More Than a Memoir

Ten things you always wanted to know about being a Russian-American Gypsy

American Gypsy is a fun, humorous and sometimes heartbreaking memoir of a teenage Russian immigrant. Now based in Henderson, first-time author Oksana Marafioti (née Kopylenko) details her move at age 15 from a comfortable life in Moscow to one of struggle in Los Angeles. The move happened in 1990, about a year before the fall of the Soviet Union, and her book shows what it was like to live through that turbulent political time … while being part of a famous, traveling Gypsy ensemble. (Unfortunately, the story ends before she studies film and music at UNLV.) Alongside this spirited and touching coming-of-age tale, Oksana, 37, offers a glimpse into the often-secretive Romani culture. Here are 10 things we learned from her book, which debuts on July 10 (Farrar, Straus and Giroux, $16).

1. Wherever you go, you’re always an outsider. Before Oksana was an American Gypsy, she was a Russian Gypsy. In telling the story of her adjustment to American culture, she uses flashback to show the depth of discrimination that has always been the Romani’s lot. From a cruel Russian classmate taping the word “Gyp” on her back to an American friend taunting her with Gypsy stereotypes, Oksana discovers that racism knows no geographic boundaries.

2. Food is like magic. Food and its preparation play a large (and delicious) role in American Gypsy. Ingredients are personified, and recipes read like magic spells (when brewing tea, for example, you must create motion because “leaves by nature are lazy and water is too proud”). But the only way to learn is by watching. Dishes are used as a way to form relationships: Oksana’s mother, a gadjee (Rromanes for “outsider”), forges a first peace with her mother-in-law through the cooking of an Armenian-style kotleti “with lots of onions, potatoes and dried basil in the minced beef.” The dishes bring Oksana’s story to life; when reading, you can almost smell the suckling pig, tort-salat (layered meat salad), salted herring, Armenian basturma (wind-cured beef) and pelmeni (Siberian dumplings). Above all, cooking skills are prized among Romani women for their ability to conjure the most important magic: catching a husband.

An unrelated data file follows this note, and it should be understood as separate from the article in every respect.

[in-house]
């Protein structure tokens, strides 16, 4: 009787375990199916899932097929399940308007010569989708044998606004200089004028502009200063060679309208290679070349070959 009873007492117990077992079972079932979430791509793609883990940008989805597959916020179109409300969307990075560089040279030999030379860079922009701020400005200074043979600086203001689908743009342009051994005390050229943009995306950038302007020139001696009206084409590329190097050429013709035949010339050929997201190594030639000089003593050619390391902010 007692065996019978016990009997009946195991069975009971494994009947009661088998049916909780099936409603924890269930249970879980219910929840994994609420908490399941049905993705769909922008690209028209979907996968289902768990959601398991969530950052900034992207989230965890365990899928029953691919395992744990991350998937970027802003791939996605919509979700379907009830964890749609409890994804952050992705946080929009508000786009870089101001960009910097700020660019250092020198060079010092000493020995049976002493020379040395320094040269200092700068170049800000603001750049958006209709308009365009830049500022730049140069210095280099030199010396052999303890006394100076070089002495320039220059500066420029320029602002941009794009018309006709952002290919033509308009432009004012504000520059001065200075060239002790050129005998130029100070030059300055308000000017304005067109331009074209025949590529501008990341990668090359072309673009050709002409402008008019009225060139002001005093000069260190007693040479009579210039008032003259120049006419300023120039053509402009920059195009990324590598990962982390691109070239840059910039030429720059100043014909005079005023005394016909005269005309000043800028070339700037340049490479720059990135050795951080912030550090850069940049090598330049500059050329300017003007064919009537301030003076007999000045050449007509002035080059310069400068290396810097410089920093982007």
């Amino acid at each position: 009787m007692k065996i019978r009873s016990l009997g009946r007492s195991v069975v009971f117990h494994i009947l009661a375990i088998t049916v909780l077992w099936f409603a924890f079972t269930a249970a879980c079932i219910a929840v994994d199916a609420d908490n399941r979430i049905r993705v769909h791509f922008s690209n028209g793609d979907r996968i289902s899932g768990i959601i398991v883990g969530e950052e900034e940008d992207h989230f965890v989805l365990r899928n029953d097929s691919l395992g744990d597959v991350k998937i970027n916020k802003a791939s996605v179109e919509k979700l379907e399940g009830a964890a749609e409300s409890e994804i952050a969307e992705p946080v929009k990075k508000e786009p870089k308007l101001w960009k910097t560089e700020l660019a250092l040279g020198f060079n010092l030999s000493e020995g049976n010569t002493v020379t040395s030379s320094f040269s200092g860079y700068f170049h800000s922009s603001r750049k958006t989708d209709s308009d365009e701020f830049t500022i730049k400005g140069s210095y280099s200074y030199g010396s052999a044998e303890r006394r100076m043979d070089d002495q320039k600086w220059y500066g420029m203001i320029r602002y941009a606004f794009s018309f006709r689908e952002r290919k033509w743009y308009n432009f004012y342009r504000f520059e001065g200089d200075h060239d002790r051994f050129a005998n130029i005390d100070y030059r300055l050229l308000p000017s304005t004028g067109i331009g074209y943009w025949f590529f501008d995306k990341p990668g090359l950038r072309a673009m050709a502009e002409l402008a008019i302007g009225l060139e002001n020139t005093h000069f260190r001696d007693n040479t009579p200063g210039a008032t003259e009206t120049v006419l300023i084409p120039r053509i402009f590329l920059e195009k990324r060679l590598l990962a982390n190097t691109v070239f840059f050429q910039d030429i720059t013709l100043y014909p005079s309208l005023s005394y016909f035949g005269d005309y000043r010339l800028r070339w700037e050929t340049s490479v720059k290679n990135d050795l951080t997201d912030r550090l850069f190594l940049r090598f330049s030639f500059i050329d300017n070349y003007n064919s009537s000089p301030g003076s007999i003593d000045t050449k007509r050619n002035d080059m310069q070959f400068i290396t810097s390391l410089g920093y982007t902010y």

3. All you need is a hot plate. While these dishes may seem beyond a typical American’s culinary capacity, Oksana explains that when the band was on the road, meals were cooked in a jiffy and on the sly. That’s because it was too expensive to eat out for six months in a row, and hotels forbade cooking. “Onions had to be chopped with mad speed, eggs fried until just runny, toast buttered and swallowed before we were discovered,” she writes. Oksana’s desire to learn cooking amid that sort of chaos led her to start her first journal at age 9, originally to write down recipes.

4. America is (or was) cooler than you think. At least in the eyes of Soviet schoolchildren. Although ostracized from her classmates, Oksana became popular every time her uncle sent a care package from California. It contained envy-inducing gumballs, Disney-themed hair clips and T-shirts with Elvis and Marilyn Monroe. All this stuff represented the international allure of the American Dream. As a reader, your heart breaks for Oksana when she eventually moves to America and discovers those same prized possessions on sale for cheap at the aptly named DollarDream.

5. Entrusting personal items to the dead can bring bad luck. When Oksana’s close friend dies tragically, Oksana tucks her scarf into the casket. Her cousin Zhanna is flabbergasted, and orders her to retrieve the scarf during the funeral, saying, “Do you want his ghost to haunt you forever?”